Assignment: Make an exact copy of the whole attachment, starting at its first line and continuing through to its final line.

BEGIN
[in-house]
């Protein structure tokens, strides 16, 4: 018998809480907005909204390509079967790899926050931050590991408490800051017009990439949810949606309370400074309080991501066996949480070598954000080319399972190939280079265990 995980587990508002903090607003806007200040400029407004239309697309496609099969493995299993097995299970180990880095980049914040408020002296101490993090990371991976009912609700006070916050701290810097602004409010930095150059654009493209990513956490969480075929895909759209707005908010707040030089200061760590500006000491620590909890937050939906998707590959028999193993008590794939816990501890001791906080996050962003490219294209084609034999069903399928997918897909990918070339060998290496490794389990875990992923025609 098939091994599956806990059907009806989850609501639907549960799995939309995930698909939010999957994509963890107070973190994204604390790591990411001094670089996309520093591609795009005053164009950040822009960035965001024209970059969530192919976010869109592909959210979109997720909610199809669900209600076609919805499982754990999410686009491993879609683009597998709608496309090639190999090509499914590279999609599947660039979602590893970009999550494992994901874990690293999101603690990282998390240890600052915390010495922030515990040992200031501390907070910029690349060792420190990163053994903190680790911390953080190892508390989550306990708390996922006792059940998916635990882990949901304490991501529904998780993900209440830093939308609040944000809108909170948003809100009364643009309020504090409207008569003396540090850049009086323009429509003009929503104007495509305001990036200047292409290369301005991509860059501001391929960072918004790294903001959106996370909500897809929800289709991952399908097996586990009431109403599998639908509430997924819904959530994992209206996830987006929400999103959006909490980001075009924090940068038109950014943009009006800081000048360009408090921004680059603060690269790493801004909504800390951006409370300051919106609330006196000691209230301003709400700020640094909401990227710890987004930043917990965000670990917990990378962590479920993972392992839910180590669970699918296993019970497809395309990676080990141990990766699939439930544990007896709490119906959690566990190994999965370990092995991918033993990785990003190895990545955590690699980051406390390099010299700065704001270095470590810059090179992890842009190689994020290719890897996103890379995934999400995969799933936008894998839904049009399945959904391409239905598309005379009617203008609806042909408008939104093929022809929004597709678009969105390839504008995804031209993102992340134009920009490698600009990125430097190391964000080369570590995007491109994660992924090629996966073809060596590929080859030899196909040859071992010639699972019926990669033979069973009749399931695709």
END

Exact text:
[in-house]
């Protein structure tokens, strides 16, 4: 018998809480907005909204390509079967790899926050931050590991408490800051017009990439949810949606309370400074309080991501066996949480070598954000080319399972190939280079265990 995980587990508002903090607003806007200040400029407004239309697309496609099969493995299993097995299970180990880095980049914040408020002296101490993090990371991976009912609700006070916050701290810097602004409010930095150059654009493209990513956490969480075929895909759209707005908010707040030089200061760590500006000491620590909890937050939906998707590959028999193993008590794939816990501890001791906080996050962003490219294209084609034999069903399928997918897909990918070339060998290496490794389990875990992923025609 098939091994599956806990059907009806989850609501639907549960799995939309995930698909939010999957994509963890107070973190994204604390790591990411001094670089996309520093591609795009005053164009950040822009960035965001024209970059969530192919976010869109592909959210979109997720909610199809669900209600076609919805499982754990999410686009491993879609683009597998709608496309090639190999090509499914590279999609599947660039979602590893970009999550494992994901874990690293999101603690990282998390240890600052915390010495922030515990040992200031501390907070910029690349060792420190990163053994903190680790911390953080190892508390989550306990708390996922006792059940998916635990882990949901304490991501529904998780993900209440830093939308609040944000809108909170948003809100009364643009309020504090409207008569003396540090850049009086323009429509003009929503104007495509305001990036200047292409290369301005991509860059501001391929960072918004790294903001959106996370909500897809929800289709991952399908097996586990009431109403599998639908509430997924819904959530994992209206996830987006929400999103959006909490980001075009924090940068038109950014943009009006800081000048360009408090921004680059603060690269790493801004909504800390951006409370300051919106609330006196000691209230301003709400700020640094909401990227710890987004930043917990965000670990917990990378962590479920993972392992839910180590669970699918296993019970497809395309990676080990141990990766699939439930544990007896709490119906959690566990190994999965370990092995991918033993990785990003190895990545955590690699980051406390390099010299700065704001270095470590810059090179992890842009190689994020290719890897996103890379995934999400995969799933936008894998839904049009399945959904391409239905598309005379009617203008609806042909408008939104093929022809929004597709678009969105390839504008995804031209993102992340134009920009490698600009990125430097190391964000080369570590995007491109994660992924090629996966073809060596590929080859030899196909040859071992010639699972019926990669033979069973009749399931695709």